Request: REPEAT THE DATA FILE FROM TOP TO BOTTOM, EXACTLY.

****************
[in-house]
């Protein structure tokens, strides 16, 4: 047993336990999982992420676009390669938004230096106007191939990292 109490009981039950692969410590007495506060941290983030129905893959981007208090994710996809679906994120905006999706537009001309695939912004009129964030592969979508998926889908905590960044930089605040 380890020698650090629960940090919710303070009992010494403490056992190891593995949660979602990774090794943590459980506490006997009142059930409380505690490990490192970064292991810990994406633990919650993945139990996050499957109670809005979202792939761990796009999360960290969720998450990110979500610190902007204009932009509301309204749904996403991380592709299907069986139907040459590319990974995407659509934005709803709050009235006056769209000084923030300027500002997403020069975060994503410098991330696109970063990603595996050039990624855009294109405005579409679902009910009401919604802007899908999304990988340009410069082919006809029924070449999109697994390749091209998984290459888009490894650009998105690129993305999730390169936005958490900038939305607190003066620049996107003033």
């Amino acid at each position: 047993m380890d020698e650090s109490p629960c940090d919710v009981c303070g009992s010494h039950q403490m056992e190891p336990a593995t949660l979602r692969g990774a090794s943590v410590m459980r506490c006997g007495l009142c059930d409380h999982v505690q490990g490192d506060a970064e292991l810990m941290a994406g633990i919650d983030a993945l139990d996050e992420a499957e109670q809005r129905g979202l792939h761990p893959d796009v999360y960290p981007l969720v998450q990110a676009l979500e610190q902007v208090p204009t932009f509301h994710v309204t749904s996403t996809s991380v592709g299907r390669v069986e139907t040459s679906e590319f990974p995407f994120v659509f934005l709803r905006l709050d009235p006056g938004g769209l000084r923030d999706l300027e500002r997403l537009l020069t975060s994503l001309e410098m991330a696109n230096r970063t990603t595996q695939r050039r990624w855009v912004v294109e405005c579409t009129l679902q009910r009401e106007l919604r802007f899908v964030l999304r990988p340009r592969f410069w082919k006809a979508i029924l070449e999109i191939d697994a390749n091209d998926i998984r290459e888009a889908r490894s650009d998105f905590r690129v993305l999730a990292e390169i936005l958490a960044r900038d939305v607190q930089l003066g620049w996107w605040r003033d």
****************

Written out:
[in-house]
């Protein structure tokens, strides 16, 4: 047993336990999982992420676009390669938004230096106007191939990292 109490009981039950692969410590007495506060941290983030129905893959981007208090994710996809679906994120905006999706537009001309695939912004009129964030592969979508998926889908905590960044930089605040 380890020698650090629960940090919710303070009992010494403490056992190891593995949660979602990774090794943590459980506490006997009142059930409380505690490990490192970064292991810990994406633990919650993945139990996050499957109670809005979202792939761990796009999360960290969720998450990110979500610190902007204009932009509301309204749904996403991380592709299907069986139907040459590319990974995407659509934005709803709050009235006056769209000084923030300027500002997403020069975060994503410098991330696109970063990603595996050039990624855009294109405005579409679902009910009401919604802007899908999304990988340009410069082919006809029924070449999109697994390749091209998984290459888009490894650009998105690129993305999730390169936005958490900038939305607190003066620049996107003033």
């Amino acid at each position: 047993m380890d020698e650090s109490p629960c940090d919710v009981c303070g009992s010494h039950q403490m056992e190891p336990a593995t949660l979602r692969g990774a090794s943590v410590m459980r506490c006997g007495l009142c059930d409380h999982v505690q490990g490192d506060a970064e292991l810990m941290a994406g633990i919650d983030a993945l139990d996050e992420a499957e109670q809005r129905g979202l792939h761990p893959d796009v999360y960290p981007l969720v998450q990110a676009l979500e610190q902007v208090p204009t932009f509301h994710v309204t749904s996403t996809s991380v592709g299907r390669v069986e139907t040459s679906e590319f990974p995407f994120v659509f934005l709803r905006l709050d009235p006056g938004g769209l000084r923030d999706l300027e500002r997403l537009l020069t975060s994503l001309e410098m991330a696109n230096r970063t990603t595996q695939r050039r990624w855009v912004v294109e405005c579409t009129l679902q009910r009401e106007l919604r802007f899908v964030l999304r990988p340009r592969f410069w082919k006809a979508i029924l070449e999109i191939d697994a390749n091209d998926i998984r290459e888009a889908r490894s650009d998105f905590r690129v993305l999730a990292e390169i936005l958490a960044r900038d939305v607190q930089l003066g620049w996107w605040r003033d």